Iraq's Oil Minister Ihsan Abdul Jabbar said that Iraq didn't ask OPEC for exemption from a pact aimed at reducing output.
His statements were made following Iraq’s Finance Minister Ali Abdul Amir Allawi announcing that Iraq is feeling the strain under OPEC+ deal.
"We have reached the limit of our ability and willingness to accept a policy of one-size-fits-all," Iraq's finance minister said at a Chatham House Iraq conference this week. "It has to be more nuanced and it has to be related to the per-capita income of people, the presence of sovereign wealth funds, none of which we have."
Oil prices are expected to reach about USD50 at the beginning of 2021 amid a mild recovery in global demand, the oil minister said.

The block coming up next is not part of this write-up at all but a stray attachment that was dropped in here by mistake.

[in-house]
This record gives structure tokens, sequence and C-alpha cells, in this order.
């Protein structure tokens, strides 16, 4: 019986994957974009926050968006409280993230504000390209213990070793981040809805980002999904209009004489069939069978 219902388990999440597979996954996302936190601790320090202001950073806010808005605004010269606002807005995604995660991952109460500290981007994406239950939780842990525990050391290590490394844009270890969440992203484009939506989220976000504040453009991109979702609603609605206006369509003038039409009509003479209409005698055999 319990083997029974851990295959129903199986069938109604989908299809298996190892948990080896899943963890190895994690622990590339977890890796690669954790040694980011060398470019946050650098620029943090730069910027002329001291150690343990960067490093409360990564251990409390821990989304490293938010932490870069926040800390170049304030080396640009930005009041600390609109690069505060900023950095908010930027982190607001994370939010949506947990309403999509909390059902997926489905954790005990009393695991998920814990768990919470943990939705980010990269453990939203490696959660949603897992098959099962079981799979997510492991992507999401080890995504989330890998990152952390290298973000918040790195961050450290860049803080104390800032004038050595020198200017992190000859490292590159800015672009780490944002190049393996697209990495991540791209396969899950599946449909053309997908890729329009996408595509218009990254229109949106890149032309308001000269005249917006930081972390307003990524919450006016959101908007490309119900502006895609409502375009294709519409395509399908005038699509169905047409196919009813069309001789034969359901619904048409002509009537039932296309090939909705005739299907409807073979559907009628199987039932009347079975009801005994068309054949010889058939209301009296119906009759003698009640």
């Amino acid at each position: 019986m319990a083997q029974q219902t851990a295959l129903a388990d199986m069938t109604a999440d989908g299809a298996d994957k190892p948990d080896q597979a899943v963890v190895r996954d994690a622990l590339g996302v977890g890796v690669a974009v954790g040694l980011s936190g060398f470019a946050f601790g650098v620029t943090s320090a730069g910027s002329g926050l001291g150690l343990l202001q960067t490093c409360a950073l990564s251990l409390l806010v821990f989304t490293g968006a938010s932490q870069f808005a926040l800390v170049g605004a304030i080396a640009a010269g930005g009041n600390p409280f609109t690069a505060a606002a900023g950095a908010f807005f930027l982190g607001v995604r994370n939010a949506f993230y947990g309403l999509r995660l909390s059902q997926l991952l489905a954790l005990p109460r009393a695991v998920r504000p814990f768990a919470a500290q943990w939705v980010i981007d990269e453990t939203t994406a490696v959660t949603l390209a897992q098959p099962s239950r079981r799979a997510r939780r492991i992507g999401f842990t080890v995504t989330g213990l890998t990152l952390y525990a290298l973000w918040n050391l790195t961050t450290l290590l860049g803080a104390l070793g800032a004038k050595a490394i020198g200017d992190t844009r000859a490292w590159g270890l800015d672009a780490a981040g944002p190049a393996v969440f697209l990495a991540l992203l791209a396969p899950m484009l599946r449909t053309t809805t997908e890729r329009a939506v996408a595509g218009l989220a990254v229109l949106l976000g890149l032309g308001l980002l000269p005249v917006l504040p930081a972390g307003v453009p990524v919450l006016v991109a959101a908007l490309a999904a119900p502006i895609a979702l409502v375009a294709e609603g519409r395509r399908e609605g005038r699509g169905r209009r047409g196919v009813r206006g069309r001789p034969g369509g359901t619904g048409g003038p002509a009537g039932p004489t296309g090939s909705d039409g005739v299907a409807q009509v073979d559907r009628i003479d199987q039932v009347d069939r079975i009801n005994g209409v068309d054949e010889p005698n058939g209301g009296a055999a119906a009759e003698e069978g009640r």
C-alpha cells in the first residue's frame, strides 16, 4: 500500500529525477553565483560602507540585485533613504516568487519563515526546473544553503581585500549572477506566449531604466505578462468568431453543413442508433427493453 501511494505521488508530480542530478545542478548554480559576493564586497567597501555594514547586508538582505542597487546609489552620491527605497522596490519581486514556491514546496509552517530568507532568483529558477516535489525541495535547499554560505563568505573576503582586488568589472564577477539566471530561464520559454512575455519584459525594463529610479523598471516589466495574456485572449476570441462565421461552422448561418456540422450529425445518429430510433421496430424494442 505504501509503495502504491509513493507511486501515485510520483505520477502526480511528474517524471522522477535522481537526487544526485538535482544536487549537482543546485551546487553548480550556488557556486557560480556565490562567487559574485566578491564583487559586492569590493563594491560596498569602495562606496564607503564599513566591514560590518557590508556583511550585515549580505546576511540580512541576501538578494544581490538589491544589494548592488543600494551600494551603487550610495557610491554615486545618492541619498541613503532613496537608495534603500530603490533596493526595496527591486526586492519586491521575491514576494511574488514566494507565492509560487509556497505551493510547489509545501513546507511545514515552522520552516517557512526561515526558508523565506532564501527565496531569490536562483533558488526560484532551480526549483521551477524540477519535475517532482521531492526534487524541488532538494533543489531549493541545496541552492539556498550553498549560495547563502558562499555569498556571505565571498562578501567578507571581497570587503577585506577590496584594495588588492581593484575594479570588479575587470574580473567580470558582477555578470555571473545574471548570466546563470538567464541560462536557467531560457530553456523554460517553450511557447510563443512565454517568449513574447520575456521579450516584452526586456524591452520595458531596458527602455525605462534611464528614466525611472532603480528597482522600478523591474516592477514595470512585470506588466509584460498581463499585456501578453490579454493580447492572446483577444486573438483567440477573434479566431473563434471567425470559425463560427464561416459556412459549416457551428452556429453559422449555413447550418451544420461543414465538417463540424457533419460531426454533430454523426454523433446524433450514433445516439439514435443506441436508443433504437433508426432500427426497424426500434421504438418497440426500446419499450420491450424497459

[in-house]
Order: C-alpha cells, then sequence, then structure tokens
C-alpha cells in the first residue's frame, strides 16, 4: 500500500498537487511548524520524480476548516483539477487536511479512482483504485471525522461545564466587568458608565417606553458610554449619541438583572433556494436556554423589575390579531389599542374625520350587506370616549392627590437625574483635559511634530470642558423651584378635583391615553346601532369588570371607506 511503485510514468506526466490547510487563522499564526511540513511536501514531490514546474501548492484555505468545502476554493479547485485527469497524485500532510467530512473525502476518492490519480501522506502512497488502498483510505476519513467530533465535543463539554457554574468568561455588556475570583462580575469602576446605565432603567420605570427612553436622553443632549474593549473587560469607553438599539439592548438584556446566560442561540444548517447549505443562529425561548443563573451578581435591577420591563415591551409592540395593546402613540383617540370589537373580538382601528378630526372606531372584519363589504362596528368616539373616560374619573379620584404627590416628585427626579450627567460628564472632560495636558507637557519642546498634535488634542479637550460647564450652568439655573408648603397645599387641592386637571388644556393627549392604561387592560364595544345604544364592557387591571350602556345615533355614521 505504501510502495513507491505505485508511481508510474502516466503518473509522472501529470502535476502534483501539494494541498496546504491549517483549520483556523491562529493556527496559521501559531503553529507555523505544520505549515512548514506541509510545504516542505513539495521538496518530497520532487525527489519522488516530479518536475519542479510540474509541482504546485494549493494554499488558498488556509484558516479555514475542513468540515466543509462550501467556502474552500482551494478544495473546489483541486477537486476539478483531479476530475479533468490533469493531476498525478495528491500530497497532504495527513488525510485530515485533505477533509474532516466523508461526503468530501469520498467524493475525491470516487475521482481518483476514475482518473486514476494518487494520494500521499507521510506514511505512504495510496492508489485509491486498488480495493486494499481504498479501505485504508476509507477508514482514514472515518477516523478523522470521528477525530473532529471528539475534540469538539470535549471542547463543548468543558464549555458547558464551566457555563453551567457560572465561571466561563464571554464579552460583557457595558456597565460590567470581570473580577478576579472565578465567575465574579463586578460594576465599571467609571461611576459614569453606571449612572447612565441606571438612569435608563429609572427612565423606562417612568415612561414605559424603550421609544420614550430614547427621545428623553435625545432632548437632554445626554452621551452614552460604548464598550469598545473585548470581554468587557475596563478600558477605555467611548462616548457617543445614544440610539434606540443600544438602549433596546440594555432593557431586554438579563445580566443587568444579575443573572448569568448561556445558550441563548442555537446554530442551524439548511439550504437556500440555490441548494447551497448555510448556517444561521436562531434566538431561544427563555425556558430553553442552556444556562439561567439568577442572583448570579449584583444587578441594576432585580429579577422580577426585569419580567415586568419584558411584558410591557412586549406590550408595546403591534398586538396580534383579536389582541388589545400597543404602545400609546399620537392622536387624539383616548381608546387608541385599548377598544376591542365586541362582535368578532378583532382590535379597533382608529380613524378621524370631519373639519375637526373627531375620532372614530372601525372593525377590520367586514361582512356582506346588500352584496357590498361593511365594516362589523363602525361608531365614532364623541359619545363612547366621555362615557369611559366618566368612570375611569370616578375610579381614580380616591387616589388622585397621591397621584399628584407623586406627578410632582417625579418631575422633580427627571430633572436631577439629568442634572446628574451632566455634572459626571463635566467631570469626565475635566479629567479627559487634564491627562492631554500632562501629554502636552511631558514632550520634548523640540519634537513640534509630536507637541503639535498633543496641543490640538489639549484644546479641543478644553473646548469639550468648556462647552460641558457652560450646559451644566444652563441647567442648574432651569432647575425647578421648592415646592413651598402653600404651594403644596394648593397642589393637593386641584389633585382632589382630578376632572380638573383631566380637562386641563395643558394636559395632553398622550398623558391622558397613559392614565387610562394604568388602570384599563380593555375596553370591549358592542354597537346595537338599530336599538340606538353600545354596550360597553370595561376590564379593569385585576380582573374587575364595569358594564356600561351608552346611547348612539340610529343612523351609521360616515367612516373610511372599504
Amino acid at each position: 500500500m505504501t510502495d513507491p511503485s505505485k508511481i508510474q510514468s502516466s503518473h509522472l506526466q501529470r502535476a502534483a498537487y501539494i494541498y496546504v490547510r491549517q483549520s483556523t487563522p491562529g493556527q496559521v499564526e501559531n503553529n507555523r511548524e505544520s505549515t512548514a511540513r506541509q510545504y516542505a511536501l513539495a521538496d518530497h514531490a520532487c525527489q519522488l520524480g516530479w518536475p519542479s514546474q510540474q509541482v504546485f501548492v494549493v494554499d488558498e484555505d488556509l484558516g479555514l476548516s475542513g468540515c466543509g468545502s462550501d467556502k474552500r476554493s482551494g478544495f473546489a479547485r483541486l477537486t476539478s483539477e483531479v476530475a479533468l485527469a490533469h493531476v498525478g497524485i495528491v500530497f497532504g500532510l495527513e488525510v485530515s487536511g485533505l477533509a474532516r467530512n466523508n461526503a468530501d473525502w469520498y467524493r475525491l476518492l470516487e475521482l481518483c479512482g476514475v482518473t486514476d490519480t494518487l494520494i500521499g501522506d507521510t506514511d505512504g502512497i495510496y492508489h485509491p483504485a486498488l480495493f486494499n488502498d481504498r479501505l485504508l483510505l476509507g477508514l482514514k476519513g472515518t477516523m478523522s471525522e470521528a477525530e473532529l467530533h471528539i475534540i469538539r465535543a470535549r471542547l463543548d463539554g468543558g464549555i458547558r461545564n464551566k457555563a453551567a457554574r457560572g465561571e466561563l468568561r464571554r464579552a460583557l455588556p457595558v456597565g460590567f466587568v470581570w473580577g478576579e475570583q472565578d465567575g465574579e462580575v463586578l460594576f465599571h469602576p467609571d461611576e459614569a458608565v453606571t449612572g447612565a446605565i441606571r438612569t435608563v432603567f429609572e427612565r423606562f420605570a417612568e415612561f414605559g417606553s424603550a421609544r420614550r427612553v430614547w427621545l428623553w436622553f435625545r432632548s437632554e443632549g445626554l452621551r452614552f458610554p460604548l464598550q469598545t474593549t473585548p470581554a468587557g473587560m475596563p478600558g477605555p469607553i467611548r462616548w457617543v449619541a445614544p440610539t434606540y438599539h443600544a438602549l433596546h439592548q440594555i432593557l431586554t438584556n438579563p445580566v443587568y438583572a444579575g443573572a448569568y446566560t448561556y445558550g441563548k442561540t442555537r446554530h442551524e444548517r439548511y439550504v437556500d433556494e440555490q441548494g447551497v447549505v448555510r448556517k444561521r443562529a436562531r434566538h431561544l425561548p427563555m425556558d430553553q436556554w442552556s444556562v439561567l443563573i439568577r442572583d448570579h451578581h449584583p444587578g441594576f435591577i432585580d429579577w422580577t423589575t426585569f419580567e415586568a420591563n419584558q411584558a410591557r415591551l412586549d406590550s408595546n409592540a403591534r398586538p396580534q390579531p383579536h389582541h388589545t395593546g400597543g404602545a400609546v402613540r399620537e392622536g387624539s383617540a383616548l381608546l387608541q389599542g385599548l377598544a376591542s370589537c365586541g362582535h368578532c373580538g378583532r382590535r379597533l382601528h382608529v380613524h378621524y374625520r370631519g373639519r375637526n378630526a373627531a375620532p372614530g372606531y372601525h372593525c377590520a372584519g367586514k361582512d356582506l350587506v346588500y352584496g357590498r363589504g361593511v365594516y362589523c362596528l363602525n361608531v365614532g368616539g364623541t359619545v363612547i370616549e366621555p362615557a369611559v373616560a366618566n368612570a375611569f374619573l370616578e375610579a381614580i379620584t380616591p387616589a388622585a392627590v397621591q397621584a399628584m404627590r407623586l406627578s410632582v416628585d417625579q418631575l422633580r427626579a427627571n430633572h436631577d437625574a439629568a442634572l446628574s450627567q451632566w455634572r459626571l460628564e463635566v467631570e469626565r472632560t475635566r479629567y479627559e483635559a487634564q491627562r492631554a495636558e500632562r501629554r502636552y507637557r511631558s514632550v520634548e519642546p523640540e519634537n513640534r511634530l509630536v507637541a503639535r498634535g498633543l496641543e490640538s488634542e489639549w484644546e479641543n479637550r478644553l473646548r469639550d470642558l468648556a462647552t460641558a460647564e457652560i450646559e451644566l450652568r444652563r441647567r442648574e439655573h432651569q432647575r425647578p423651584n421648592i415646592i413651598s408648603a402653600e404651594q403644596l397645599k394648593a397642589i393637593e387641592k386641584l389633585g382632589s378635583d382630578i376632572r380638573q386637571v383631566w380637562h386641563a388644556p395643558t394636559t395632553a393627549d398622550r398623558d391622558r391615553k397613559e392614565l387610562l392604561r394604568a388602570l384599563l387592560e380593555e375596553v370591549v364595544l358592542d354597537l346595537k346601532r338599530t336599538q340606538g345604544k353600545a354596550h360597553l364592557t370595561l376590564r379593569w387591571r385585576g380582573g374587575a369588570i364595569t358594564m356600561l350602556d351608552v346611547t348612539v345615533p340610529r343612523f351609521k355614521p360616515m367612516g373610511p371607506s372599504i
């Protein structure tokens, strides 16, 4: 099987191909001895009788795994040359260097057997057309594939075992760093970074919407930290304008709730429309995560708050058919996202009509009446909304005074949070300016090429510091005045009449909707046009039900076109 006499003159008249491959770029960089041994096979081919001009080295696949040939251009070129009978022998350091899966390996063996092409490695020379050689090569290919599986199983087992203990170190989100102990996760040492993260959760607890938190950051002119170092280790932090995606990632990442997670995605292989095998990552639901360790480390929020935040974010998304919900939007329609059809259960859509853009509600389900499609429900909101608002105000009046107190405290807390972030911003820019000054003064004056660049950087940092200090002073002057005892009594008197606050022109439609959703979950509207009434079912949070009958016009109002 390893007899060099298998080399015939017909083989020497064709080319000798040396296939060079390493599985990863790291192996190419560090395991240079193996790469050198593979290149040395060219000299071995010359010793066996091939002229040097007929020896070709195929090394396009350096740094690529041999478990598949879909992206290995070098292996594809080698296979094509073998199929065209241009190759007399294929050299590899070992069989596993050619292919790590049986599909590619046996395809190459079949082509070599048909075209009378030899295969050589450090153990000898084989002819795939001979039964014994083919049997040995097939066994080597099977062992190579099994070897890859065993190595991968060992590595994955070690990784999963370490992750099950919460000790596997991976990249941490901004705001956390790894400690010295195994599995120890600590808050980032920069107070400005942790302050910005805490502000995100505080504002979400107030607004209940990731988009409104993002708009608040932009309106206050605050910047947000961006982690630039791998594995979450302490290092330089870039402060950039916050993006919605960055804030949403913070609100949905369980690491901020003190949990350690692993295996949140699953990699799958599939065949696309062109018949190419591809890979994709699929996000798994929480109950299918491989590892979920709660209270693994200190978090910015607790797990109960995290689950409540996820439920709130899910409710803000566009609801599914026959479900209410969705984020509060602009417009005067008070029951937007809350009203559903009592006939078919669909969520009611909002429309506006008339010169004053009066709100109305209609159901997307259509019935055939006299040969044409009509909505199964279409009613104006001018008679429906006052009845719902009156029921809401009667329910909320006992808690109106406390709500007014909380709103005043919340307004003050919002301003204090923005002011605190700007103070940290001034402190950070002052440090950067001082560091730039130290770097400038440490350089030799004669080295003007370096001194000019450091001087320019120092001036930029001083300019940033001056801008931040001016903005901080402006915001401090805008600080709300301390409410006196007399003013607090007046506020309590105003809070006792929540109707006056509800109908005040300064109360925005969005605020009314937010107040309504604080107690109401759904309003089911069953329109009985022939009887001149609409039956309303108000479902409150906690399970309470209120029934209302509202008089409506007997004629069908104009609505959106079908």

He added that the commitment of members to the deal would help boost oil prices and Iraq was not seeking exemption “fearing from new retreat in oil prices.”
Under the current OPEC+ agreement, Iraq was required to cut output by more than 1mn b/d in May-July and by 849,000 b/d in August-December from an October 2018 baseline of 4.65mn b/d.
The results of the OPEC+ coalition’s output-cuts deal have been positive and stabilizing for the oil market, given the impact the coronavirus pandemic has had on producers and importers of crude, Jabbar said.
Iraq has exported an average of 2.88 million barrels a day in November. Exports from Basra ports to the south reached 2.77 million barrels a day in November, citing the oil minister.